Coptic Orthodox Diocese of the Southern United States

The Acceptance of Eleven and the Disillusionment of One

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"When they had seen Him ascending into Heaven, and had believed, and had received the power He sent upon them from Heaven, they went to every race of men. And they taught these things and were called Apostles."
-- Justin Martyr c.160

The life of the 12 Apostles following the Pentecost was one of miraculous amazement. Taking on the responsibility of leadership to the first generation of Christians certainly could not have been an anticipated task but rather one of submission to the Will of God. Their evangelism was to begin quickly and spread passionately. To say "it will take some time for evangelism to occur" was not a common saying of the 12 recorded in the Holy Gospels.

We are told their very first act was to expediently name St. Matthias to replace Judas Iscariot the Betrayer so that the number of 12 Apostles could be restored which also correlated to the 12 Tribes of Israel.

Much can be learned from the personalities and lives led by the original 12 selected personally by the Lord Jesus Christ Himself.

St. Peter through his strengths and weaknesses is an example to us of the struggle faith possesses and lack of understanding that each of the Apostles faced during the Lord's Ministry. Peter, the fisherman with no known advanced scholarly training in the Torah, anticipated the Messiah with expectations of a great and mighty sudden deliverance.

Yet, the Lord Jesus Christ said, "You shall be called Cephas" (John 1:42). A name not for who he was but for what he was to become in the history of the Church. A name St. Peter would have to strive to represent. St. Peter was a ready spokesman for the Apostles, often in misunderstanding, and often rebuked by the Lord. The Lord seemed to constantly be teaching St. Peter restraint.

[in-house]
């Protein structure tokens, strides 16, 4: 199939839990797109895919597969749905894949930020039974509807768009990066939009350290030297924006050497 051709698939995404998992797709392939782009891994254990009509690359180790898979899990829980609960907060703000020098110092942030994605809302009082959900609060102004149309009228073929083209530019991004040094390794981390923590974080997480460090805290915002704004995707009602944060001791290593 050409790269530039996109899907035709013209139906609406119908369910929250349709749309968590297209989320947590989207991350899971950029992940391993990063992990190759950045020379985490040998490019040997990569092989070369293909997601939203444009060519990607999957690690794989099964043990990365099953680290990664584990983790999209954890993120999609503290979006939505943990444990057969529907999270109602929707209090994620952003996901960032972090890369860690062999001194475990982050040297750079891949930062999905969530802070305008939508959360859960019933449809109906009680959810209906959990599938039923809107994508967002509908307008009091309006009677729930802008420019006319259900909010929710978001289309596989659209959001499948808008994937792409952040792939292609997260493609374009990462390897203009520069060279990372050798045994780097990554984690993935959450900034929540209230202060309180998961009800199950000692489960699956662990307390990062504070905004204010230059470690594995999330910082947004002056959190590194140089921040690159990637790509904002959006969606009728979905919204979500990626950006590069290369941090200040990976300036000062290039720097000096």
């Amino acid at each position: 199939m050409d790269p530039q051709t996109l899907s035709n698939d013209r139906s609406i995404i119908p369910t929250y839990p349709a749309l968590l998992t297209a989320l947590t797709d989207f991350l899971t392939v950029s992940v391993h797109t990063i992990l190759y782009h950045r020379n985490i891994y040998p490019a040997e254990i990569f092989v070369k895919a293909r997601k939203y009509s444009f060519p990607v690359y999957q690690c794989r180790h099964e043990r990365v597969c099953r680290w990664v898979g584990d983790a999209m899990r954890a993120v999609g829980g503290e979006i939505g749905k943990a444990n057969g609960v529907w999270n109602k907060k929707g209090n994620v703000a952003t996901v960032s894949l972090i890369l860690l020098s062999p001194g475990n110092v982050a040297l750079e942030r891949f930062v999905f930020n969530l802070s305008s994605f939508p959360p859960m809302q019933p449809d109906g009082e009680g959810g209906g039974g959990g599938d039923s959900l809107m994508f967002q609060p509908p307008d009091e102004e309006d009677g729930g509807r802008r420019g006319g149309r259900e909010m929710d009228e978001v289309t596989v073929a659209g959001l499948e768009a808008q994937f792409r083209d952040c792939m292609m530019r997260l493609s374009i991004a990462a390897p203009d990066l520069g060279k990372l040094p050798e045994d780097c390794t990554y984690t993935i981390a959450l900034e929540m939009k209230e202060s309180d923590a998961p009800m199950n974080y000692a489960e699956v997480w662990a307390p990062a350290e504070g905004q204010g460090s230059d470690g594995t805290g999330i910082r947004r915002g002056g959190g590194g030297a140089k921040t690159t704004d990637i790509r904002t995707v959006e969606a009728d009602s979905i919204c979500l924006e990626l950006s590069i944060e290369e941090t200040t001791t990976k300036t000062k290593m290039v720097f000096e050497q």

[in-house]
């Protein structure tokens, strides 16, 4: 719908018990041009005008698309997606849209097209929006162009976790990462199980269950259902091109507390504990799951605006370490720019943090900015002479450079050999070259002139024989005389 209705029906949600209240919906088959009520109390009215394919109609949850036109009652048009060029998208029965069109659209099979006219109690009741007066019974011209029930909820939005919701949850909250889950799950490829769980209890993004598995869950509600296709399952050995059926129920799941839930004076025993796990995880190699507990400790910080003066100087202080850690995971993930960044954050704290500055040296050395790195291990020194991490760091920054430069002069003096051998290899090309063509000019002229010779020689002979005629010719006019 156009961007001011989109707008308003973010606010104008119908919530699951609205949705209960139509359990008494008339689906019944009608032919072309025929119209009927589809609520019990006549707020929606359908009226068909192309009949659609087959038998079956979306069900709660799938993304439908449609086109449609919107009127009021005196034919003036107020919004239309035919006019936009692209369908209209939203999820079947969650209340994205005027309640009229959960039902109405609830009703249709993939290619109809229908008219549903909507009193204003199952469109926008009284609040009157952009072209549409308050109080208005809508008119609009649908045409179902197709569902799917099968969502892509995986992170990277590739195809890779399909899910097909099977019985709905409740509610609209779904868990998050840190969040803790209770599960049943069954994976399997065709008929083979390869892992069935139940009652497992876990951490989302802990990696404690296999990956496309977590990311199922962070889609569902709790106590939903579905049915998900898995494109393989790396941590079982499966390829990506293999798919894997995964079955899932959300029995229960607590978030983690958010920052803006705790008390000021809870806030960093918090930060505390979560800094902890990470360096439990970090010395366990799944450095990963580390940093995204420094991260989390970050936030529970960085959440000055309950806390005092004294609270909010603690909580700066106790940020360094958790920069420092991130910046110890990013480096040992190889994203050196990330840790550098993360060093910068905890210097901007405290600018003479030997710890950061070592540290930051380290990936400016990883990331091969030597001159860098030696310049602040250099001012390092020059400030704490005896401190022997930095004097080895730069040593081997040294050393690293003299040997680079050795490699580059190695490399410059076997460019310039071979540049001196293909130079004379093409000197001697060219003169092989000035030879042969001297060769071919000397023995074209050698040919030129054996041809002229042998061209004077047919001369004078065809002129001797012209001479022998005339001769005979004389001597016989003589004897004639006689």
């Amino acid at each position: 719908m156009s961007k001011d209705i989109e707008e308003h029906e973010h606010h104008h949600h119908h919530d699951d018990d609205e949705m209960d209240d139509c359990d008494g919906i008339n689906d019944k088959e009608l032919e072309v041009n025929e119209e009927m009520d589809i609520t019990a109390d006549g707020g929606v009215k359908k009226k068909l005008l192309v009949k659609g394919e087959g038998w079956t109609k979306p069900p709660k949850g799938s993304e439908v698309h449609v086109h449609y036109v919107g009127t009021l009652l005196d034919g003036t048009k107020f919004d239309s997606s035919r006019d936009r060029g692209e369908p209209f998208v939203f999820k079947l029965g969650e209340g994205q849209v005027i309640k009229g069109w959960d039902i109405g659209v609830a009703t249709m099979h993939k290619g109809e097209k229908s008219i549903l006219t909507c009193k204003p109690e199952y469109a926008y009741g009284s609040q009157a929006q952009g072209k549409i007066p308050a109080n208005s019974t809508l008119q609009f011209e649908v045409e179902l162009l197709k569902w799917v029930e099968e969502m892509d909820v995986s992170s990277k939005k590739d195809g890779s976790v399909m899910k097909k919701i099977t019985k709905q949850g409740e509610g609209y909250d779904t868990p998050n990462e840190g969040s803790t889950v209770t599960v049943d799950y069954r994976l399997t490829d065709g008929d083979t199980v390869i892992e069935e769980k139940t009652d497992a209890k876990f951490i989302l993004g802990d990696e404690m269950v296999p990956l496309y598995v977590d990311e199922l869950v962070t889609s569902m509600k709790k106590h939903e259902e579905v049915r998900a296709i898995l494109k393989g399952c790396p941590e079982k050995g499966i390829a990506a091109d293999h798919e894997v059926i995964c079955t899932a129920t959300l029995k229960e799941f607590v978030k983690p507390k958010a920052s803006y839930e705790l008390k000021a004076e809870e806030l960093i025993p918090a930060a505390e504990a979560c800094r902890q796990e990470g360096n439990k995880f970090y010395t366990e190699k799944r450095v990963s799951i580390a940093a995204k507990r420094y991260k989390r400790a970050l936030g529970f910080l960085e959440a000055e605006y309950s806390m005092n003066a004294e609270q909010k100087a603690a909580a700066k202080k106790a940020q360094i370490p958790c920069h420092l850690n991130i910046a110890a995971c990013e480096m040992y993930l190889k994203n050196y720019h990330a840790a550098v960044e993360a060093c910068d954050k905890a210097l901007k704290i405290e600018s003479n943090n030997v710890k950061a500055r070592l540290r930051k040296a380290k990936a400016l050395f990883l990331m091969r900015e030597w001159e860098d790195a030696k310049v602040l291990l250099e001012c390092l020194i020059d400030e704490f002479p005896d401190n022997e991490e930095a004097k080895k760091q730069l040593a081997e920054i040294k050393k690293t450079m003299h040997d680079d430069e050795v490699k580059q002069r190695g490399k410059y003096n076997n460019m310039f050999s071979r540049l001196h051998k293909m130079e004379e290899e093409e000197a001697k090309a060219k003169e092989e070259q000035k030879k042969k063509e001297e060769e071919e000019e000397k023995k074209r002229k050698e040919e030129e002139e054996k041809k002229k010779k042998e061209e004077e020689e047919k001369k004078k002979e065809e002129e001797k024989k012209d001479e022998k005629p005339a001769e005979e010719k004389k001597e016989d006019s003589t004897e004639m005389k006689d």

Why would St. Peter later become referred to as a link to the foundation of the early Church, "Blessed are you, Simon Bar-Jonah! For flesh and blood has not revealed this to you, but My Father who is in Heaven. And I tell you, you are Peter and on this rock I will build My Church" (Matthew 16:17,18)?

Was St. Peter disillusioned as to the Lord's Mission on earth? We are told St. Peter sank while trying to walk on water, refused to have his feet washed by the Lord and denied the Lord three times. The Lord had to continually affirm St. Peter while on earth. The Lord rebuked him in front of an entire army of soldiers when St. Peter pulled out his sword and cut off the ear of Malchus in His defense.

But rather than express anger at the Lord for His humiliating rebuke, St. Peter with an open heart would write later of his learning from this, "Christ, also suffered for us, leaving us an example that you should follow His steps: 'Who committed no sin, nor was deceit found in His mouth'; Who when He was reviled, did not revile in return; when He suffered, He did not threaten, but committed Himself to Him Who judges righteously" (I Peter 2:21-23).

From the beginning we are told St. Peter's heart was immediately opened as he confessed of unworthiness and fear upon his initial meeting of the Lord, "Depart from me, for I am a sinful man, O Lord" (Luke 5:8). St. Peter's faithful heart was so open to the Lord he would make the transition of Galilean fisherman to confessor, from a weak denier to fiery preacher, ardent missionary, renowned bishop, and willing, steadfast martyr.